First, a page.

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Banned Books Week: Future Vampire Academy and House of Night novels already banned

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Banned Book WeekThis is Banned Books Week, an annual event where we celebrate our right to read, access to information and revisit those “controversial” classics that shaped our world. Some books show up on the Banned Book List each year. (The list is put out by the American Library Association from the challenges they receive, requesting books be pulled from library shelves or removed from classrooms.) Classics that can open a new world to teenagers like A Catcher in the Rye, 1984 and To Kill A Mockingbird have been challenged and banned since their first publication.

The books we like — fantasy and paranormal — are key targets for contemporary bans usually under the note of “religious viewpoint” or “witchcraft.” The Harry Potter and Twilight books both fell victim there.

But this last year two great young adult vampire series — including any future novels published — were banned at a school in Texas: Richelle Mead’s Vampire Academy series and P.C. Cast and Kristin Cast’s House of Night series. View other 2009-2010 challenges.

Mead’s Vampire Academy series is by far one of the best written young adult series we’ve read. Complex characters, important themes, a vivid world and top-notch prose. (Hey! If you join our Vampire Academy series reading challenge, you’ll be reading banned books. Be a rebel.)

The reasons for objecting to the House of Night series were for sexuality and nudity. Sure, there is sex in the books, but it’s downplayed and far from graphic. The seventh book in the series, Burned, came out last April, but this series is set to be 12 books. That means the school has banned five works not even published yet. (You can read our review of Burned here.)

So, vampire book fans, we encourage you to read banned books this week — including Vampire Academy and House of Night books. If you’re already set on the vampire side, pick up The Great Gatsby, The Grapes of Wrath or Huckleberry Finn. (View the list of banned classics)

8 Responses to “Banned Books Week: Future Vampire Academy and House of Night novels already banned”

  1. kristen says:

    I will never understand this concept of banned books. How dare some stupid group from telling me what I or my son can read! It is MY job as a parent to review what books he is allowed to read. He may be 14, but he is fully aware of the 1st Ammendment and what it means. If parents pay attention to this, instead of um I don’t know parenting, their child will lose out on such wonderful teachable stories.

    Here’s a radical idea: Why don’t the READ these books while their children do? It really does lead to some wonderful conversations. My son loves when I read what he is into. If there are parts that he doesn’t understand, we discuss them. If I think the content is too mature, we put it off until I know he is ready.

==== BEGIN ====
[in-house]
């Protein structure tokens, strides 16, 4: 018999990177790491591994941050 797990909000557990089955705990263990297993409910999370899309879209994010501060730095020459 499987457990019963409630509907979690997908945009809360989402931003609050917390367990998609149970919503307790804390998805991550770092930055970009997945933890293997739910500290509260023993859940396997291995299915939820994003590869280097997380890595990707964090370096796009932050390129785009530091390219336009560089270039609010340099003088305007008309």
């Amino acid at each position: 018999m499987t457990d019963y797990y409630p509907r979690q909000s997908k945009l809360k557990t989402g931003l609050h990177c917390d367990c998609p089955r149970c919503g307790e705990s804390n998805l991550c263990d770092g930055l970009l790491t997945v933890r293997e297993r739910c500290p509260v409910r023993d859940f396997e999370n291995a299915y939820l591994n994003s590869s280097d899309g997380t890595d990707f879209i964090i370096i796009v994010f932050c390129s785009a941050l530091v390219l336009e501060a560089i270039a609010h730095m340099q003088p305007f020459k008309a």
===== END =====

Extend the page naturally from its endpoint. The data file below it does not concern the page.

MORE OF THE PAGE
I believe that this is MY job, not the school and not some group of literary gestapos. If a book is going to change my son’s morals so easily, then perhaps I am a failure as a mom. But maybe that is too difficult for some parents to handle?

  2. Kim H says:

    Hey so I’ve already read and recently reviewed the first 2 Vampire Academy books. Do you want me to re-read and re-review them for the challenge?

  3. Casandra says:

    Ok those books are great xD I don’t see why they were banned… I’m a 10th grade student in Kentucky and I started reading those when I was in middle school so yea….

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  5. Bandit says:

    I’ve read all of the House of night in one day and i don’t care about it being banned, i’ve always been a rebel to things why stop now

  6. lisa says:

    What is astonishing about this book is that for nearly a third of the story, the main character’s most terrible imaginings are of the destruction of books and persecution of bookstore owners and customers. He is unable to conceive that there’s anything that could be worse, in spite of the trucks packed with unhappy prisoners, soldiers, guns, and burning houses he encounters. Even when he finally recognizes the reality of what’s happening, he clings to his own notebook of stories. His notebook, and his ability to tell stories changes lives and makes tragedy a little more bearable. In the end, the fate of the characters is unknown, although for most it appears to be inevitable. Stories can’t save everyone. But there’s always the possibility that a book, a story, the power of imagination, will save someone, and destroying them also leads to the destruction of hope.

  7. Christina says:

    I don’t understand why these books were banned. I have read all the Vampire Academy books and loved them. Someone bought me the House of Night series so I just started them but I can’t put them down. If these books are banned then why are there so many other series out that are similar and they haven’t been banned. Freedom of speech should come into effect here and banning these books should be a violation of our rights.

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